From School Library Journal
Kindergarten-Grade 4--With this beautiful and engrossing photographic guide, Bishop creates another exciting study of natural history that will make children sit up, take notice, and wonder. Focusing on deciduous forests, the book consists of brief chapters that showcase life in the understory, the treetops, and at the edge of the woods. Other sections cover "Waking in Spring," nocturnal creatures, "The Fall," and "Winter Survivors." Each chapter opens with a stunning photographic spread that is crammed with pictures of animals, plants, and insects--all life-sized except when they are highlighted by a magnifying glass. Each scene is followed by a two-page description of the denizens of that location. Only a snippet of information about each animal is provided. A list of hints for forest exploration, a segment that points out things to observe in a tri-monthly rotation, and a wonderful picture index are appended. Though not useful for fieldwork or research, this title's eye-catching visuals and oversized format are great for firing enthusiasm and encouraging browsing. Extend the reading experience with Jim Arnosky's "Crinkleroot" series (S & S) and "All About" series (Scholastic), and Robert Sabuda's "The Young Naturalist's Pop-Up Handbooks" (Hyperion).--Dona Ratterree, New York City Public Schools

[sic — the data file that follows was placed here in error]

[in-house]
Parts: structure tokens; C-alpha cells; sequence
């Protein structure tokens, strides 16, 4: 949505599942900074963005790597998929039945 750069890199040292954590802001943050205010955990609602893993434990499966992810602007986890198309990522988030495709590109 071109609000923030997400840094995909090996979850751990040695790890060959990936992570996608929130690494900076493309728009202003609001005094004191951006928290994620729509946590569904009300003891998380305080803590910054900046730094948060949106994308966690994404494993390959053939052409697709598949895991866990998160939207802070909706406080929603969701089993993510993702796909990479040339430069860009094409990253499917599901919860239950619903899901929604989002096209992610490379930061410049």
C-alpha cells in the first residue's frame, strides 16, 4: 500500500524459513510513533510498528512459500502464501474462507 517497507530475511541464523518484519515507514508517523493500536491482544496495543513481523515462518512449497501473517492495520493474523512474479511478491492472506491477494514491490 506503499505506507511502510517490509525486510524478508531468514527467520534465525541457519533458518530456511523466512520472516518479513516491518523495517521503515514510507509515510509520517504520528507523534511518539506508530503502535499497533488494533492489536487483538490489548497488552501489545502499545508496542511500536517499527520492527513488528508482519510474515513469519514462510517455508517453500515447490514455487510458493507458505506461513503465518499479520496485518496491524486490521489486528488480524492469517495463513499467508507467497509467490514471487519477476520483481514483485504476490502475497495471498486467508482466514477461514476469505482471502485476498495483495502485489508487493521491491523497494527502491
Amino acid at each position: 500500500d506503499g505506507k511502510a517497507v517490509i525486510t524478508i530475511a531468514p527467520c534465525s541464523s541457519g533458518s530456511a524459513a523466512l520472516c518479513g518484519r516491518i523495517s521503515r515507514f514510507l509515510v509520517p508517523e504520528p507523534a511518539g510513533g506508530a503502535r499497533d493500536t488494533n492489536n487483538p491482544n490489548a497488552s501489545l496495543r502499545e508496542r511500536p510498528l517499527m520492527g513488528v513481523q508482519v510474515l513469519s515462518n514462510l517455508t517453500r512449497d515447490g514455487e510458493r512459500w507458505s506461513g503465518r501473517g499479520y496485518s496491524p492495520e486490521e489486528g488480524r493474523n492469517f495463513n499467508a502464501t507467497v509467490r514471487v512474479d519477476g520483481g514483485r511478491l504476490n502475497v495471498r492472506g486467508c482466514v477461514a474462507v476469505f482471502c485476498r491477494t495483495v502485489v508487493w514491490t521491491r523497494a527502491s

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Gr. 3-6. As with the author's previous nature close-ups, this forest tour is designed to sharpen viewers' powers of observation as well as provide help in identifying many kinds of common insects and other small creatures. Bishop offers unlabeled, full-bleed photo collages teeming with life, followed by spreads of visually keyed captions. Assembled from approximately 60 digitally combined and corrected photographs, each of the seven close-up tableaux highlights one level of a deciduous North American woodland in a different season. Unaccountably, Bishop tones down his accompanying notes, so that, for instance, tree damage from gypsy moth caterpillars "doesn't happen very often," and all the wasps he mentions lay eggs "near" rather than on or in chosen prey. But he does a good job of introducing a number of insects, birds, and mammals that children are apt to see during a walk in the woods, appends suggestions for developing a nature journal, and provides a quick-reference visual index. Both budding naturalists and fans of Walter Wick's I Spy series will linger over this spectacular woodland foray. John PetersCopyright © American Library Association. All rights reserved